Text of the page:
South Carolina Environmental Law Project

Lawyers for the Wild Side of South Carolina

Commentary: Greenville Co. Council risks abandoning comprehensive plan, rural communities
September 9th, 2020

By Michael Corley, The Post & Courier Greenville

Greenville County has struggled to control the sprawl of new subdivisions into our rural communities. I should know, as I represent rural citizens in three separate subdivision appeals. The county’s inconsistent and uncertain method for regulating rural subdivisions has created a system of land planning by litigation, which is a losing proposition for all involved, especially including the taxpayers who foot the bill. Thankfully, County Council now has a clear and immediate opportunity to correct this failed system.

There is a proposed ordinance before Greenville County Council that would establish unequivocal minimum lot sizes for new subdivisions in unzoned parts of the county. The clarity provided by this new ordinance would put an end to inefficient subdivision litigation and would ease the massive burden created under the current system, wherein rural communities and developers must repeatedly mobilize before the Planning Commission to win discretionary votes.

Greenville County residents have a long history of understandable skepticism toward government efforts to regulate private property. If you are one of these skeptical folks, here is some good news for you: The proposed ordinance is not a bureaucratic creation but rather is pulled directly from the 2020 Comprehensive Plan developed by the citizens of Greenville County. Over a period of nearly a year, hundreds of residents and stakeholder groups of every type submitted input into what eventually became the county’s 175-page vision for tailoring future development to each unique section of our county. The plan goes so far as to specify minimum lot sizes for each part of the county, with densely packed urban lots dissipating into larger farms and residential tracts in our most rural areas.

The one and only thing that the proposed ordinance does is give binding legal force to these lot sizes that were determined through the painstaking comprehensive planning process. In other words, the lot sizes contained in the proposed ordinance are something that we as Greenville County residents have already determined to reflect sound policy.

It will come as no surprise to anyone that certain moneyed interests in Greenville County don’t want to see any limitations on developers. These interests have already successfully muddied the waters in relation to the proposed ordinance by spreading false narratives that are merely a mask for a rabidly pro-development agenda. For example, the idea that this proposed ordinance will prevent divisions of property among family is a red herring. Family subdivisions are treated differently from profit-seeking developments under the county’s land development regulations, and the same can absolutely be true of this ordinance. Further, the idea that this ordinance will devalue your rural property is only true if you own a large tract that you’d like to convert into a high density subdivision. For the remaining 99.9% of our rural residents, property values are likely to benefit from the protection of open space, scenic views and rural amenities that actually attract people to these parts of the county.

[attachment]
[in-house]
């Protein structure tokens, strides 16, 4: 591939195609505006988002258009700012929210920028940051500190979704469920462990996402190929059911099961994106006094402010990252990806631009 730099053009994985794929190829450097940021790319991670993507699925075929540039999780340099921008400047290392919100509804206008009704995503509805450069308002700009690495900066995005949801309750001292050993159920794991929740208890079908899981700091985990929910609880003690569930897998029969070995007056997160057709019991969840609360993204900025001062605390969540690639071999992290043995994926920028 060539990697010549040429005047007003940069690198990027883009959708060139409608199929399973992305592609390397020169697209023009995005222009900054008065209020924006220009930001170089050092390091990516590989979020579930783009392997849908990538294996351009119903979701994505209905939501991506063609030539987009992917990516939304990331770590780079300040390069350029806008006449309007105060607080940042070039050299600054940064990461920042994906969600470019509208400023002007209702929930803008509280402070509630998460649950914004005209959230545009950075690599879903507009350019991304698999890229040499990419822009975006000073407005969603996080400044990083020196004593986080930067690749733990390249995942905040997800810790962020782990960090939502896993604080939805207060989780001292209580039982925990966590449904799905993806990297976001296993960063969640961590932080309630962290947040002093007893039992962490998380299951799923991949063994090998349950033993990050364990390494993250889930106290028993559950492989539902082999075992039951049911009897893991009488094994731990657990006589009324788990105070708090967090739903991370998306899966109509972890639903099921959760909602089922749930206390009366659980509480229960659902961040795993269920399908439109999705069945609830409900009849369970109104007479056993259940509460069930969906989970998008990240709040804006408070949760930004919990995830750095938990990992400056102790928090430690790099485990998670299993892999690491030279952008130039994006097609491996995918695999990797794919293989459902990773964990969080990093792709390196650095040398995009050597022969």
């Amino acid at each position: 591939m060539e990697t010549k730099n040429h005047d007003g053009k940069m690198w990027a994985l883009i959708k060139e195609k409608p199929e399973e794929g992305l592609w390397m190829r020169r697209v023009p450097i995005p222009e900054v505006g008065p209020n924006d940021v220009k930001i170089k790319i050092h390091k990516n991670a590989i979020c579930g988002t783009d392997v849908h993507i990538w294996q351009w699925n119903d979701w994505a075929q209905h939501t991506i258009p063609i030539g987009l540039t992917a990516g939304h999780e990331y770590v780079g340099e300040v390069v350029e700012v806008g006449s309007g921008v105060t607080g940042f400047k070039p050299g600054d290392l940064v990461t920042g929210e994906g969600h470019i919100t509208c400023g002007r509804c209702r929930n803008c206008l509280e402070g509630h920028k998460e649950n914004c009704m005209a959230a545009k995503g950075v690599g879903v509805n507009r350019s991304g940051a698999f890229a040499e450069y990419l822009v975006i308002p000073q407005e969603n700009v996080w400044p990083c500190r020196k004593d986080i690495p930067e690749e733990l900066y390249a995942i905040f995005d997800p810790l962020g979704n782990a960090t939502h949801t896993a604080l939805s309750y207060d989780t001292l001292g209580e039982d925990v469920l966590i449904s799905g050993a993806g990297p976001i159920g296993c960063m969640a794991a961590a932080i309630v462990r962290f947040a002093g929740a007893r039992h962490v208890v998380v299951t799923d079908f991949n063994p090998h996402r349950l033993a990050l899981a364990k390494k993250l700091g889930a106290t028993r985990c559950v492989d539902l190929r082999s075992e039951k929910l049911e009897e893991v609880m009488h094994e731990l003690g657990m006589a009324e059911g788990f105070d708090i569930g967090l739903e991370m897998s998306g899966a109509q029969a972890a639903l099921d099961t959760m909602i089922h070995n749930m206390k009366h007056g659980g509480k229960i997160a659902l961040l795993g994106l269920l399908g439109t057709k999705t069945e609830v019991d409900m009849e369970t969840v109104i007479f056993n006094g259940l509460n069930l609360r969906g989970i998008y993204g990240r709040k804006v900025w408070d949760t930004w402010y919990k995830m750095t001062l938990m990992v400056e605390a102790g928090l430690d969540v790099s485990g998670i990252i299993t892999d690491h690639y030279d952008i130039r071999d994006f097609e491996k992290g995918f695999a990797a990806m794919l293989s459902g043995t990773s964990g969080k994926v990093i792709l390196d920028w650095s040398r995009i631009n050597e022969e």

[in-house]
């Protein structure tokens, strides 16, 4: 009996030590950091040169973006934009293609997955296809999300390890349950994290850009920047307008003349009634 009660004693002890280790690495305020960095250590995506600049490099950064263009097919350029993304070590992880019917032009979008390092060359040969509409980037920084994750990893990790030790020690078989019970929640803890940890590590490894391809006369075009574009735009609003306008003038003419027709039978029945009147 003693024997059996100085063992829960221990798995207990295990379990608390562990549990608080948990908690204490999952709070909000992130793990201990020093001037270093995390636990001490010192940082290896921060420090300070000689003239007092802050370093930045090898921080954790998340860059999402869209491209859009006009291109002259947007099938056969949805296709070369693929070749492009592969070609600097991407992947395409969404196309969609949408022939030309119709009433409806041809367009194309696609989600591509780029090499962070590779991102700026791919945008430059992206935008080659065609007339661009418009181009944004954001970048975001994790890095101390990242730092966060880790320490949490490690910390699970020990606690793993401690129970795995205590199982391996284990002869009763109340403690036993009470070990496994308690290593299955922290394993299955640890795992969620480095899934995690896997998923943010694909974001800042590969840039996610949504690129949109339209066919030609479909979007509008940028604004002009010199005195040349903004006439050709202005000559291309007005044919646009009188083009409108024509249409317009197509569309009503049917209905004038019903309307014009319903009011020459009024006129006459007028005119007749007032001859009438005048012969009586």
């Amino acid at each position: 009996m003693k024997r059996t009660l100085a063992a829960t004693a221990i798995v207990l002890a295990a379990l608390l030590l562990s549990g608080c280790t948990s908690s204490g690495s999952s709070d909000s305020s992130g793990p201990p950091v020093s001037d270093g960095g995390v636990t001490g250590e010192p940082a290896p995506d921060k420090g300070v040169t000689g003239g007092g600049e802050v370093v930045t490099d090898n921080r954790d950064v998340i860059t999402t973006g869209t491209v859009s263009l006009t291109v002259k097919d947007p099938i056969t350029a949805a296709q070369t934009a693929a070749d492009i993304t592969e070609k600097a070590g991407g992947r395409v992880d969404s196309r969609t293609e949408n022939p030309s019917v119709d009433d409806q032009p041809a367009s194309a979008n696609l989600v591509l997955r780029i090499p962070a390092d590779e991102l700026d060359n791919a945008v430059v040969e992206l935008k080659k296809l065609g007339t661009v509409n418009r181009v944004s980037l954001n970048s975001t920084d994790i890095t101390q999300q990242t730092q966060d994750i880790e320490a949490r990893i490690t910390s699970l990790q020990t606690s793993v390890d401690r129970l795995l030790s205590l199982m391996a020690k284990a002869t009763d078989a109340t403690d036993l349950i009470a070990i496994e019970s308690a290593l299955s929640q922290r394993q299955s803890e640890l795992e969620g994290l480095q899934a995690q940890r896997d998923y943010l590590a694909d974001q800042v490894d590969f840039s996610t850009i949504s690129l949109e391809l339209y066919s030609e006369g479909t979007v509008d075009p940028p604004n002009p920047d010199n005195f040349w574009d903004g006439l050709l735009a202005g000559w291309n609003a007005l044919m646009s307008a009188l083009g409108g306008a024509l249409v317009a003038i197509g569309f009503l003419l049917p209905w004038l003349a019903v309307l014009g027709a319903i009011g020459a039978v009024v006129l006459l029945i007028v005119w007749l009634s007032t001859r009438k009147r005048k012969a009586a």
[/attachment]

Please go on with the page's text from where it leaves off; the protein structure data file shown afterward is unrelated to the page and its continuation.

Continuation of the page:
For decades in this county, the dreaded “z-word” has been used as a tool by politicians and developers to scare ordinary citizens away from sensible land planning. That scary “zoning” word has already been on the lips of the opponents to the proposed ordinance, in the hopes that falsely branding the ordinance will make it go away.

First of all, by indisputable legal definition, the establishment of minimum lot sizes does not constitute zoning under South Carolina law. Indeed, Greenville County already has minimum lot sizes for unzoned subdivisions — it’s just that the existing minimums don’t match the Comprehensive Plan. Second, there is a significant practical difference between imposing a comprehensive zoning system on our rural communities and simply specifying a minimum lot size for developers to meet in those communities. Unfortunately, though, false narratives like this have taken hold among some on County Council.

Whether or not you care about stopping sprawl and protecting rural communities, you should care that Greenville County just made a major investment of taxpayer money and staff time in the creation of a Comprehensive Plan, and County Council unanimously approved the content of that plan. Some of those same council members now balk at the first opportunity to enact that content. Please join me in letting County Council know that it cannot squander the major investment of time and money in the plan by now failing to act to control rural subdivisions.

Michael Corley is Upstate director for the South Carolina Environmental Law Project.

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